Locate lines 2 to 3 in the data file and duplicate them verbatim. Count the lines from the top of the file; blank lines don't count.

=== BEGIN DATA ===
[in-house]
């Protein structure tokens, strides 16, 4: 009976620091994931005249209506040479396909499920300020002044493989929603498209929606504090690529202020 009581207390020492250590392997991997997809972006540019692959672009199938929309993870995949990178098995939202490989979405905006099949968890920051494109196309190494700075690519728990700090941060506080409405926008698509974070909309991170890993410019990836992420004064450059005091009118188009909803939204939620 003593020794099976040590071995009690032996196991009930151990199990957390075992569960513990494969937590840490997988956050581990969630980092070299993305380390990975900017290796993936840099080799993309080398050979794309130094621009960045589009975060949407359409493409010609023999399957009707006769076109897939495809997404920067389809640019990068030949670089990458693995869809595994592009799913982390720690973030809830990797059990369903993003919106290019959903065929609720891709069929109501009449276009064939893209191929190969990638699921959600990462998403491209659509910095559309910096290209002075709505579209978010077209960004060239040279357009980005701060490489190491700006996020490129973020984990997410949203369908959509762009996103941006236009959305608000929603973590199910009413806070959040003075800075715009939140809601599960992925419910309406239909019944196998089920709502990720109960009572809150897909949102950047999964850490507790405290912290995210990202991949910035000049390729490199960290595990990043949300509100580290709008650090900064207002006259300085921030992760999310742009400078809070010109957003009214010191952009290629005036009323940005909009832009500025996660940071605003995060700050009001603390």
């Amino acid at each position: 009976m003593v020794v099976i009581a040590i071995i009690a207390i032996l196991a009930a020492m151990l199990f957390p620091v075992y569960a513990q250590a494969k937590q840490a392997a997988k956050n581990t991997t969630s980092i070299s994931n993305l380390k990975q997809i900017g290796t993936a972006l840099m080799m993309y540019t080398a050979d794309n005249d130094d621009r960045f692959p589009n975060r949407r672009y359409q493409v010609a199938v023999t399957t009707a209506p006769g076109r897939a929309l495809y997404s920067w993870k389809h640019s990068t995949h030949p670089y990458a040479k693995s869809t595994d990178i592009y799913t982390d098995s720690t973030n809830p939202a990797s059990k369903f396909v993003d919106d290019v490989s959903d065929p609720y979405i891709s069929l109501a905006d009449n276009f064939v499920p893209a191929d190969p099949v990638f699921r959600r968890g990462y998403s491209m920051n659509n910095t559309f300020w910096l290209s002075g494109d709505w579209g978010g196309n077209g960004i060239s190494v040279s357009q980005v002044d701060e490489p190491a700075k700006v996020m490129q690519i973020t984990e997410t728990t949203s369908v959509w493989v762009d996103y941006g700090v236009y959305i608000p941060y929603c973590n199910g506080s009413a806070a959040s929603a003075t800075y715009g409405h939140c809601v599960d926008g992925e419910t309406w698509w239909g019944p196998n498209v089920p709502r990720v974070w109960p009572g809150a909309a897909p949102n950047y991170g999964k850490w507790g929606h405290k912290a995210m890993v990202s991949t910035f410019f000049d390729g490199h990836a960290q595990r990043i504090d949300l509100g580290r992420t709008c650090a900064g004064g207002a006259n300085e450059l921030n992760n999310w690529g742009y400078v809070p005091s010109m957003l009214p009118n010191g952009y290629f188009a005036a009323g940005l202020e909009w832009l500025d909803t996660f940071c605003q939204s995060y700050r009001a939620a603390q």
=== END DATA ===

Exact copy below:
């Protein structure tokens, strides 16, 4: 009976620091994931005249209506040479396909499920300020002044493989929603498209929606504090690529202020 009581207390020492250590392997991997997809972006540019692959672009199938929309993870995949990178098995939202490989979405905006099949968890920051494109196309190494700075690519728990700090941060506080409405926008698509974070909309991170890993410019990836992420004064450059005091009118188009909803939204939620 003593020794099976040590071995009690032996196991009930151990199990957390075992569960513990494969937590840490997988956050581990969630980092070299993305380390990975900017290796993936840099080799993309080398050979794309130094621009960045589009975060949407359409493409010609023999399957009707006769076109897939495809997404920067389809640019990068030949670089990458693995869809595994592009799913982390720690973030809830990797059990369903993003919106290019959903065929609720891709069929109501009449276009064939893209191929190969990638699921959600990462998403491209659509910095559309910096290209002075709505579209978010077209960004060239040279357009980005701060490489190491700006996020490129973020984990997410949203369908959509762009996103941006236009959305608000929603973590199910009413806070959040003075800075715009939140809601599960992925419910309406239909019944196998089920709502990720109960009572809150897909949102950047999964850490507790405290912290995210990202991949910035000049390729490199960290595990990043949300509100580290709008650090900064207002006259300085921030992760999310742009400078809070010109957003009214010191952009290629005036009323940005909009832009500025996660940071605003995060700050009001603390």
């Amino acid at each position: 009976m003593v020794v099976i009581a040590i071995i009690a207390i032996l196991a009930a020492m151990l199990f957390p620091v075992y569960a513990q250590a494969k937590q840490a392997a997988k956050n581990t991997t969630s980092i070299s994931n993305l380390k990975q997809i900017g290796t993936a972006l840099m080799m993309y540019t080398a050979d794309n005249d130094d621009r960045f692959p589009n975060r949407r672009y359409q493409v010609a199938v023999t399957t009707a209506p006769g076109r897939a929309l495809y997404s920067w993870k389809h640019s990068t995949h030949p670089y990458a040479k693995s869809t595994d990178i592009y799913t982390d098995s720690t973030n809830p939202a990797s059990k369903f396909v993003d919106d290019v490989s959903d065929p609720y979405i891709s069929l109501a905006d009449n276009f064939v499920p893209a191929d190969p099949v990638f699921r959600r968890g990462y998403s491209m920051n659509n910095t559309f300020w910096l290209s002075g494109d709505w579209g978010g196309n077209g960004i060239s190494v040279s357009q980005v002044d701060e490489p190491a700075k700006v996020m490129q690519i973020t984990e997410t728990t949203s369908v959509w493989v762009d996103y941006g700090v236009y959305i608000p941060y929603c973590n199910g506080s009413a806070a959040s929603a003075t800075y715009g409405h939140c809601v599960d926008g992925e419910t309406w698509w239909g019944p196998n498209v089920p709502r990720v974070w109960p009572g809150a909309a897909p949102n950047y991170g999964k850490w507790g929606h405290k912290a995210m890993v990202s991949t910035f410019f000049d390729g490199h990836a960290q595990r990043i504090d949300l509100g580290r992420t709008c650090a900064g004064g207002a006259n300085e450059l921030n992760n999310w690529g742009y400078v809070p005091s010109m957003l009214p009118n010191g952009y290629f188009a005036a009323g940005l202020e909009w832009l500025d909803t996660f940071c605003q939204s995060y700050r009001a939620a603390q």